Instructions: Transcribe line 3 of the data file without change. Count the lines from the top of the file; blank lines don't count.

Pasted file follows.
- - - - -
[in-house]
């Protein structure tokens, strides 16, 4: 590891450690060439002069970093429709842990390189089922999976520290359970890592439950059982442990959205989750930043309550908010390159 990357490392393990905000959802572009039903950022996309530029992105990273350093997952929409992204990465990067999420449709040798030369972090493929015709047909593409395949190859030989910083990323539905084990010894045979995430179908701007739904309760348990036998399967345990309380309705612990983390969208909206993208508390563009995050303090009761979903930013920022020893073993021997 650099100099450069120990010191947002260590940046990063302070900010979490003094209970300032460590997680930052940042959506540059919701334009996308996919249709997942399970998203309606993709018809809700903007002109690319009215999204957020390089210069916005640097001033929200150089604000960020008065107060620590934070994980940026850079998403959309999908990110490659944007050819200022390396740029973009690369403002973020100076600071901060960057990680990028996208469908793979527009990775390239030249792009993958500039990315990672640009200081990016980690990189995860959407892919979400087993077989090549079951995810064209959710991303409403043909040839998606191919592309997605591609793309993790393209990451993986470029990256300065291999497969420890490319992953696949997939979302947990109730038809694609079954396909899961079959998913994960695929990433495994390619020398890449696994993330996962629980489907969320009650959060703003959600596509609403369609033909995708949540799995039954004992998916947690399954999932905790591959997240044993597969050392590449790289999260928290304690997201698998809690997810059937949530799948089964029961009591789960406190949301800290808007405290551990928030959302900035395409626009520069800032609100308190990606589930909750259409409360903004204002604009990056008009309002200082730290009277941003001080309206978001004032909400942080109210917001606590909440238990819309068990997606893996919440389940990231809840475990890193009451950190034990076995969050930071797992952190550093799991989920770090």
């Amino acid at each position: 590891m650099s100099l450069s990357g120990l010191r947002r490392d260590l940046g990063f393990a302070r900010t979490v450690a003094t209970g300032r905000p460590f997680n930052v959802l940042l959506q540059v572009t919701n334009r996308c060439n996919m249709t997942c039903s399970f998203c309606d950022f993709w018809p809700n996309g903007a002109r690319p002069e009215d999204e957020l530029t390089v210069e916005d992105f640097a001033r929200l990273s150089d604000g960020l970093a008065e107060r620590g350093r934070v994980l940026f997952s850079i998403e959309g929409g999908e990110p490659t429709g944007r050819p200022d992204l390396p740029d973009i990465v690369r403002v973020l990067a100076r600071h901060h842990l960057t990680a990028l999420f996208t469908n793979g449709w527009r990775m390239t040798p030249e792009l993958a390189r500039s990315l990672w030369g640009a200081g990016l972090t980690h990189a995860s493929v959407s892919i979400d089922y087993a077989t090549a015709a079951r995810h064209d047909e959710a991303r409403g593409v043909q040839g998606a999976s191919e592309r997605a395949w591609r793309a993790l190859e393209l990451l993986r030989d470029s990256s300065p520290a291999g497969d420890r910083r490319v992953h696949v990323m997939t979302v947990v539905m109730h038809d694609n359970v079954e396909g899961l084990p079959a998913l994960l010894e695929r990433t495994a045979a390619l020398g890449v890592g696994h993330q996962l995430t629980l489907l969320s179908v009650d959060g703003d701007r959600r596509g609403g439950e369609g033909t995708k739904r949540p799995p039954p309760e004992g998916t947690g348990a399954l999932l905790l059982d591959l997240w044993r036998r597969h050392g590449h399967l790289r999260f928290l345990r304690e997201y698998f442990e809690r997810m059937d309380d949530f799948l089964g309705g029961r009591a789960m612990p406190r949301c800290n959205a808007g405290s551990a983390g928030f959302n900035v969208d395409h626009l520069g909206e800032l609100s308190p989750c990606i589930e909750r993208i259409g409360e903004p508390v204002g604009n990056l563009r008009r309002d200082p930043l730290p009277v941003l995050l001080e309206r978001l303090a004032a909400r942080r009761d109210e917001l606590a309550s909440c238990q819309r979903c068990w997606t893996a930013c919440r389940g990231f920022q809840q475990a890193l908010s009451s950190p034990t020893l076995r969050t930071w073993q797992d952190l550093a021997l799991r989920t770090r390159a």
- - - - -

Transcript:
């Amino acid at each position: 590891m650099s100099l450069s990357g120990l010191r947002r490392d260590l940046g990063f393990a302070r900010t979490v450690a003094t209970g300032r905000p460590f997680n930052v959802l940042l959506q540059v572009t919701n334009r996308c060439n996919m249709t997942c039903s399970f998203c309606d950022f993709w018809p809700n996309g903007a002109r690319p002069e009215d999204e957020l530029t390089v210069e916005d992105f640097a001033r929200l990273s150089d604000g960020l970093a008065e107060r620590g350093r934070v994980l940026f997952s850079i998403e959309g929409g999908e990110p490659t429709g944007r050819p200022d992204l390396p740029d973009i990465v690369r403002v973020l990067a100076r600071h901060h842990l960057t990680a990028l999420f996208t469908n793979g449709w527009r990775m390239t040798p030249e792009l993958a390189r500039s990315l990672w030369g640009a200081g990016l972090t980690h990189a995860s493929v959407s892919i979400d089922y087993a077989t090549a015709a079951r995810h064209d047909e959710a991303r409403g593409v043909q040839g998606a999976s191919e592309r997605a395949w591609r793309a993790l190859e393209l990451l993986r030989d470029s990256s300065p520290a291999g497969d420890r910083r490319v992953h696949v990323m997939t979302v947990v539905m109730h038809d694609n359970v079954e396909g899961l084990p079959a998913l994960l010894e695929r990433t495994a045979a390619l020398g890449v890592g696994h993330q996962l995430t629980l489907l969320s179908v009650d959060g703003d701007r959600r596509g609403g439950e369609g033909t995708k739904r949540p799995p039954p309760e004992g998916t947690g348990a399954l999932l905790l059982d591959l997240w044993r036998r597969h050392g590449h399967l790289r999260f928290l345990r304690e997201y698998f442990e809690r997810m059937d309380d949530f799948l089964g309705g029961r009591a789960m612990p406190r949301c800290n959205a808007g405290s551990a983390g928030f959302n900035v969208d395409h626009l520069g909206e800032l609100s308190p989750c990606i589930e909750r993208i259409g409360e903004p508390v204002g604009n990056l563009r008009r309002d200082p930043l730290p009277v941003l995050l001080e309206r978001l303090a004032a909400r942080r009761d109210e917001l606590a309550s909440c238990q819309r979903c068990w997606t893996a930013c919440r389940g990231f920022q809840q475990a890193l908010s009451s950190p034990t020893l076995r969050t930071w073993q797992d952190l550093a021997l799991r989920t770090r390159a």